- Obama to focus on middle class in State of Union address (Reuters) - all 4 of them?
- European Stocks Buoyed by ECB Hopes (WSJ)
- China's 2014 economic growth misses target, hits 24-year low (Reuters)
- Federer on Swiss Franc Shock: "Does It Mean I've Got to Win Now?" (BBG)
- First-time buyers help Christie’s reach record sales (FT)
- So it was the NSA? U.S. Spies Tapped North Korean Computers Prior to Sony Hack (BBG)
- Why Chinese Developer Kaisa's Default Risk Has Money Managers Spooked (BBG)
- Morgan Stanley Misses Estimates on Drop in Bond-Trading Revenue (BBG)
The Argentine prosecutor who accused President Cristina Fernandez of orchestrating a cover-up in the investigation of Iran over the 1994 bombing of a Jewish community center has, according to AP, been found dead in his apartment, authorities said on Monday. As The Times of Israel reports, Alberto Nisman, 51, was discovered, by his mother, in a pool of blood in the bathroom on Sunday night with a gunshot wound to the head, hours before he was set to testify before lawmakers on his accusations of the cover-up. Coincidence we are sure, but police are investigating and Argentinian media reported that they had initially ruled the death a likely suicide but we note that The Clarin daily reported just a few days earlier that Nisman had told the newspaper, "I could end up dead because of this," and in a separate TV interview, had also been considering increasing his security detail.
At the hastily arranged press conference on January 15, SNB's president, Jordan, looked like a red-faced school boy caught with the hand in the cookie jar. None of his explanations made any sense. The SNB was clearly caught by surprise itself and didn't have time to make up some better lies. But why this sudden change of heart, throwing in the towel causing book losses of somewhere around CHF 75bn (>10% GDP)? Some theories...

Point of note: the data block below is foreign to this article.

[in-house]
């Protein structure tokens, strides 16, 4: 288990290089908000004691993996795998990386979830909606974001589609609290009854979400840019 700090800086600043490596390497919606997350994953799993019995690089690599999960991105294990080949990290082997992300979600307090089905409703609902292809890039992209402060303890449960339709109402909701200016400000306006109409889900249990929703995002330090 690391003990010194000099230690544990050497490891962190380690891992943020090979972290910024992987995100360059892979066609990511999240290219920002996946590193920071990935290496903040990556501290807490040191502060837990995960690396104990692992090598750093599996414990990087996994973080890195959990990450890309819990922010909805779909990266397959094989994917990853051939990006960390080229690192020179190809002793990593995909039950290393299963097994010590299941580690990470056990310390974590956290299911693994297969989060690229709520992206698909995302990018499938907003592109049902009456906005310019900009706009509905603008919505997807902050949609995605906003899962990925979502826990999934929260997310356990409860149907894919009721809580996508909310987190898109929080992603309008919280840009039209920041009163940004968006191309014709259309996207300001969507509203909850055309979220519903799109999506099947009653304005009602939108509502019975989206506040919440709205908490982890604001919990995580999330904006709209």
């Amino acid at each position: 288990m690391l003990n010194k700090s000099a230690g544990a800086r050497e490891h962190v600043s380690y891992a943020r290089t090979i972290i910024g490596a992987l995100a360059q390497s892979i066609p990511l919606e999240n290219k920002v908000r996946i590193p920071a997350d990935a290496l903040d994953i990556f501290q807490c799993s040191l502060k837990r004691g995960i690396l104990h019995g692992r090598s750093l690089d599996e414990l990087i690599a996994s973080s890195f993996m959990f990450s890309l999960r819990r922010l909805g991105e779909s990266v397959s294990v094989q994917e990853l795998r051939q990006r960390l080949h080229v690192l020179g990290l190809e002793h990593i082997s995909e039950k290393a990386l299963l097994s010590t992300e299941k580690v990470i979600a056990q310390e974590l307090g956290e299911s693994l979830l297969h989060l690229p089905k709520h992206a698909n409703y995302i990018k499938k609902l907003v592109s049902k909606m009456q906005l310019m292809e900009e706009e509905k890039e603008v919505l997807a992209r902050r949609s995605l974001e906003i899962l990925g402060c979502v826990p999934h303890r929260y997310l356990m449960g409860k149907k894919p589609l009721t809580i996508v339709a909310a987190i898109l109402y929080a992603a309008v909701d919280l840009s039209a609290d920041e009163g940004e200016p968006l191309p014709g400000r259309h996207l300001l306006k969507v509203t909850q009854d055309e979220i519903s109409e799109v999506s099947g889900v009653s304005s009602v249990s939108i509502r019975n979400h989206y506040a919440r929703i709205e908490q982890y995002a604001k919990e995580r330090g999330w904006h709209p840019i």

'After two days of sharp intraday and vicious reversals, the BTFD algos are suspiciously missing overnight, when as reported earlier, a bout of margin calls and stop loss selling meant not crude but copper would crash in today's episode of "guess the crashing commodity", on what Goldman dubbed a Chinese demand collapse which for those confused is different than an OPEC supply glut, and is also the reason why the entire commodity complex is trading at a decade plus low. As a result copper plunged to a five and a half year low, in the process halting the market due to the severity of the plunge. But the big event overnight was the farcical announcement by the European top court, which as everyone expected, rejected the German rejection of the OMT as illegal, stating it was not only legal (with certain conditions) but greenlighting the way for the ECB's QE in one week, a move which sent the EURUSD crashing to a fresh 9 year low!
The Greek general election is just around the corner, and as expectations for a Greek overhaul, if not outright Grexit, rise so does the rhetoric by the man who, barring an act of god or Diebold, will be the next Greek premier: Alexis Tsipras, who some see as the catalyst for a Grexit, while others describe as merely yet another apparatchik of the Troika. Overnight Tsipras wrote an op-ed article in Germany’s Handelsblatt newspaper, summarized by Bloomberg, in which he said the notion that Greece’s economy has stabilized is an “arbitrary distortion of the facts.” He said that while the economy grew 0.7 percent in the third quarter, the recession isn’t over because of 1.8% deflation.
Slain Paris Terrorist Claims He Was Working For ISIS In Posthumous Video, Explains Reasons For AttackSubmitted by Tyler Durden on 01/12/2015 09:43 -0400
Two days after the dramatic and tragic events from Friday, Amedy Coulibaly, who in coordination with the two brothers who attacked a satirical newspaper and said they were affiliated with al-Qaeda, killed four hostages at a Paris supermarket Friday before he was slain by police appeared in a new posthumous video released on Sunday, on which he pledging allegiance to the Islamic State group and explained the planning and the reasoning behind the attacks that sowed terror across France.
- Earnings Pessimism Jumps as Oil Threatens S&P 500 Growth (BBG)